A bike is a game changer when exploring a new city: It’s cheap, speedy and a fun way get in some exercise while on vacation.
From a 1,300-foot climb in Bogotá to a 22-mile, best-of-Paris loop (don’t worry, there’s wine and ice cream at the end), seven writers offer their favorite rides in cities known for their urban trails.
Head south along the waterfront from the statue of Hans Christian Anderson’s Little Mermaid, and you’ll soon pass Kastellet, whose cute red barracks belie its status as an active military base, before crossing the cobblestone square that is home to the royal palace, Amalienborg. (Keep an eye out for Prince Frederik, who frequently pulls up to the gates on his cargo bike.) Zip past the candy-colored houses of the old harbor, Nyhavn, and back down to the water’s edge, where the old city gives way to the sharp angles of the Royal Library and the chunky architecture of Blox, which houses the Danish Design Center. From here, you can turn left immediately to sail over Lille Langebro, the city’s newest bicycle bridge, or pedal on to the serpentine Cykelslangen. Either way, you’ll land in the harborfront neighborhood of Islands Brygge, whose swimming area is a favorite spot for winter bathing and summer tanning.
A short jaunt north brings you to the tall masts of the artist Olafur Eliasson’s Cirkelbroen, or Circle Bridge. From there, zigzag your way toward the Opera House, stopping at the nearby Hart bakery for buttery pastries. Continuing roughly north will bring you to the dramatic swoop of CopenHill — the Bjarke Ingels-designed power plant and urban ski slope — and from there, it’s only a little further on to the Refshaleoen area, where you can find natural wine and more swimming at the dockside restaurant La Banchina, or tasty fried-chicken sandwiches in the garden at Amass restaurant. Someday, you’ll be able to return to the starting point via another bridge, but for now, a harbor ferry that departs from the dock outside Amass makes the crossing. And yes, it takes bikes.
Time to ride: 30 to 60 minutes, with no stops.
— LISA ABEND
In cycling-mad Colombia, nothing puts a finer point on the country’s frenetic obsession with riding than a Sunday morning in Bogotá, when 70 miles of the city’s normally gridlocked streets are closed to motor vehicles. From 7 a.m. to 2 p.m., an estimated two million people — nearly a quarter of the city — take to the streets on two wheels for the closure, called Ciclovía, a mass-participation event dating to the mid-1970s.
But the true fanatics start even earlier. On Bogotá’s east side, an avenue leads to the nearby town of La Calera (the road begins just across from a park). There, cyclists begin congregating before sunrise to ride a 3.7-mile, 1,300-foot hill climb called Alto de Patios. By 6:45 a.m., a deluge of riders four and five abreast pours up the hill. The road, just a few car-widths across, cuts pretty oxbows through dense cloud forest as it ascends into the Eastern Hills.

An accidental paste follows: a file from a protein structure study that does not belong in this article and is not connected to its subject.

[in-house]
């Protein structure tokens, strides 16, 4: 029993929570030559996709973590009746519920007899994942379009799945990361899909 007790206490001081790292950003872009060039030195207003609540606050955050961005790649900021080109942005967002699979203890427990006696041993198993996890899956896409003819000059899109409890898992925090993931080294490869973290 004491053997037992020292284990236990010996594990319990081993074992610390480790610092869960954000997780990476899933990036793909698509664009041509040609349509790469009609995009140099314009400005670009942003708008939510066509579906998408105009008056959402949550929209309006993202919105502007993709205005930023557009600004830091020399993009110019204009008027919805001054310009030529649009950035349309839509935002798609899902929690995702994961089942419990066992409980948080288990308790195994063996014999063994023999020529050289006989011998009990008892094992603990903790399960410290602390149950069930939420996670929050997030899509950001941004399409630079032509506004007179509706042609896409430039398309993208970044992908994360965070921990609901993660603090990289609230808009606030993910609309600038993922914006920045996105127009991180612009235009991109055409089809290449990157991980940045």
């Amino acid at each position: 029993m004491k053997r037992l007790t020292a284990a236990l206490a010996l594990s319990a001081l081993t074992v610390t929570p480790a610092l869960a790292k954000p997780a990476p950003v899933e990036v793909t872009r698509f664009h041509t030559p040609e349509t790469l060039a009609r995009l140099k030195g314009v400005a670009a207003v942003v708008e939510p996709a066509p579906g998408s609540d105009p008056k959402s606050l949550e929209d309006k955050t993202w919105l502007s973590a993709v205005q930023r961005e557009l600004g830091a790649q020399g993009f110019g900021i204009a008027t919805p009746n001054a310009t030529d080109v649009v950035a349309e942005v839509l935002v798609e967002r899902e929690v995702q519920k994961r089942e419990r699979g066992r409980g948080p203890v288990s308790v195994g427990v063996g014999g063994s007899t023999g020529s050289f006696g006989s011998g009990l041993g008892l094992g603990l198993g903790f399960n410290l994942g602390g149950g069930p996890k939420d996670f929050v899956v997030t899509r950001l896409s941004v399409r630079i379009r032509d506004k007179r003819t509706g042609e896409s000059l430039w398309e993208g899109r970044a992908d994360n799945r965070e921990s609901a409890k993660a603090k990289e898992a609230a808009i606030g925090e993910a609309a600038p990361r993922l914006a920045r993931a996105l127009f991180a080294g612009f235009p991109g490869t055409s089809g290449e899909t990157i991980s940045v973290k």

Unlike the laid-back vibe during Ciclovía later in the day, cyclists here jockey for position. The throng of riders is speckled with fans dressed in replica black-and-scarlet Ineos Grenadier jerseys of Egan Bernal, a Tour de France and Giro d’Italia winner from Colombia. And everyone, from would-be racers in Lycra to families with kids on rusted-out clunkers, sprints for the King of the Mountain finish line atop Patios, just shy of 10,000 feet, as if there were real prize money at stake.
With the right pacing, it’s a ride that anyone in reasonable shape can do. At flatter stretches, roadside stands offer stools where riders can rest and down a café con leche or fresh-squeezed orange juice to fortify for the journey ahead. Eventually, everyone hits the top for views; on clear days, cyclists are rewarded with the jumble of the city that sweeps out from the verdant foliage below.
Then it’s all backslaps and good cheer as cyclists peel off to the myriad hill stalls and cafes to linger over aguapanela, a bracing sugar-cane infusion that makes Gatorade taste like water, and arepas con queso, cheese-stuffed masa cakes available on every corner in Colombia.
Distance: 7.4 miles (there and back).
Difficulty: Challenging. A 1,293-foot climb, but plenty of places to rest along the way.
Good for kids? Older kids who are accustomed to riding will do fine. Younger children will want to stop along the way for snacks and a rest. (They won’t be alone.)
Where to eat/fill up your water bottle: Roadside stands.
Time to ride: 30 to 90 minutes, depending on your speed and if you stop along the way.
— AARON GULLEY
New York City
The Hudson River Greenway is the most popular cycling route in the city. Riding this path through a series of linear parks on the western edge of Manhattan is your chance to fall in with locals while cruising along the mighty river that helped make New York the powerhouse it is.
You can hop on the Greenway, which is part of the island-circling Manhattan Waterfront Greenway, at multiple points along its 13-mile length between Battery Park, at the southern foot of the island, and Inwood, on the northern tip. But consider launching from the intersection of Chambers and West Streets off Tribeca, where views of the river open up (and there’s a Citi Bike dock; $15 per day). Pedal north and keep your eyes peeled for cultural hot spots.
On your right, across West Street: the High Line and the Whitney Museum of American Art. On your left, rising from the river: Little Island, an undulating landscape atop what look like champagne coupes or upside-down garlic heads, depending on your point of view. Just north of it, another mini park has just opened to the public atop Pier 57 (and, come June, will serve as an outdoor cinema for the Tribeca Festival).